Freeman Spogli Institute for International Studies Program on Energy and Sustainable Development Stanford University


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Patient Copayments, Provider Incentives and Income Effects: Theory and Evidence from China’s Essential Medications List Policy

Working Paper

Brian K. Chen - Arnold School of Public Health at University of South Carolina
Karen Eggleston - Shorenstein Asia-Pacific Research Center at Stanford University and National Bureau of Economic Research

Issued by
Asia Health Policy Program working paper # 37, September 19, 2013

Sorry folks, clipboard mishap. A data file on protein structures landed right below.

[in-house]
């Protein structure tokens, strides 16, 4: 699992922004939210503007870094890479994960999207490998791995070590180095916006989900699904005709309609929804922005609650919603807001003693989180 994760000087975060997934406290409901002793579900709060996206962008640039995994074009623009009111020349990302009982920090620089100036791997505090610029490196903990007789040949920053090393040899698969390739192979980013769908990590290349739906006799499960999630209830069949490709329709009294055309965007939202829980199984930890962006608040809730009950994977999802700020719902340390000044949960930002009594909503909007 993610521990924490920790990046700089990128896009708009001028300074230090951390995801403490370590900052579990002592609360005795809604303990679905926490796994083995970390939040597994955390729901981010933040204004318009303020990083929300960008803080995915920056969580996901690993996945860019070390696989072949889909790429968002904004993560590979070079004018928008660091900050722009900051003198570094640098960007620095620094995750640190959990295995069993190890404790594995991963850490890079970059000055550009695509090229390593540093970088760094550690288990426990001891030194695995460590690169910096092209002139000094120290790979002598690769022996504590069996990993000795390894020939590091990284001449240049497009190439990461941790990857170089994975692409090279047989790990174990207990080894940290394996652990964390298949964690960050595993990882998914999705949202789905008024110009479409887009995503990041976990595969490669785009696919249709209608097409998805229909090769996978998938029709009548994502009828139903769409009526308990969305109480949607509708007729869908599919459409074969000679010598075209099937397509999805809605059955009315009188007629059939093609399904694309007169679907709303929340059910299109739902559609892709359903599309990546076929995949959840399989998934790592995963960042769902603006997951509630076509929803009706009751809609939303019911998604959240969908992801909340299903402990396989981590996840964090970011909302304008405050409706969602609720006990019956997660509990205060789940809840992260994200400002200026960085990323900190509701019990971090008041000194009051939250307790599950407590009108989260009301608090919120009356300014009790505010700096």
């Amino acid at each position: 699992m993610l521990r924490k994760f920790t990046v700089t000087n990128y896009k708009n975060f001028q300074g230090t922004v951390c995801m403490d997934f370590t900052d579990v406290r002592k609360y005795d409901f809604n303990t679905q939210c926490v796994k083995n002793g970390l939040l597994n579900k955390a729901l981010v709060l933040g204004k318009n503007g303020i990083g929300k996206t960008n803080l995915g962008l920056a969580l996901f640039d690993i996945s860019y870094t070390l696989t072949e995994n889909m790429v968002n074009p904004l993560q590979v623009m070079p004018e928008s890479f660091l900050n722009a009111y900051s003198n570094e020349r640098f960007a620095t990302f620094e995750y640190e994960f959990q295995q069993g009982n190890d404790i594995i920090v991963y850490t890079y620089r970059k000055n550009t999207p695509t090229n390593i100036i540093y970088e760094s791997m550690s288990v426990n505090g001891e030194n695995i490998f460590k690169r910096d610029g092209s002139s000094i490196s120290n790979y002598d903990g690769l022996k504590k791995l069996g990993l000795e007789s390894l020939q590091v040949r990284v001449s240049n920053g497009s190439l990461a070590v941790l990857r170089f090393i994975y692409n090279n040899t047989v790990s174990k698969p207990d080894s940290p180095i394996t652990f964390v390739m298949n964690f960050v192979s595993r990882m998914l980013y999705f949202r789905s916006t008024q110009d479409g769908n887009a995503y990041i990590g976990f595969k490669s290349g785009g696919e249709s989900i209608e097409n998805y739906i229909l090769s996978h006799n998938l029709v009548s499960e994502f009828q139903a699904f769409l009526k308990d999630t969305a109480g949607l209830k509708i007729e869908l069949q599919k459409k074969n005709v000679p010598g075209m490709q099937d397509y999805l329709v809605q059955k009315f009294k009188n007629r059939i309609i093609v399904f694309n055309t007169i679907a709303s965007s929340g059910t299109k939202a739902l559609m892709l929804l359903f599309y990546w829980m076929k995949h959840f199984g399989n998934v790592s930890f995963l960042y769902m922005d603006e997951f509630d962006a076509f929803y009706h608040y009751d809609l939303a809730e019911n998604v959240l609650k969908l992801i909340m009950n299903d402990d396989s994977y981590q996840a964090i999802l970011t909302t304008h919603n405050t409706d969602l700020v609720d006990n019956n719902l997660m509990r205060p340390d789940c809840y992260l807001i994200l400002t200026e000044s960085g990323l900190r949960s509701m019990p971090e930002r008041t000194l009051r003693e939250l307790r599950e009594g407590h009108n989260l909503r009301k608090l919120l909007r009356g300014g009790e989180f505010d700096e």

How do demand- and supply-side incentives interact, when there are potentially large provider income effects? We develop a simple model and empirically test it with data from China’s Essential Medications List (EML) policy, which reduced patient copayments and changed provider incentives by removing a large source of revenue from primary care providers: drug dispensing revenues. Using a panel of patient-level spending and clinical data for Chinese patients with diabetes or hypertension over two and a half years, we find evidence of strategic provider response that dampened the impact of patient copayment reductions. Resource use and patient out-of-pocket spending did not change, when taking account of patient utilization outside primary care.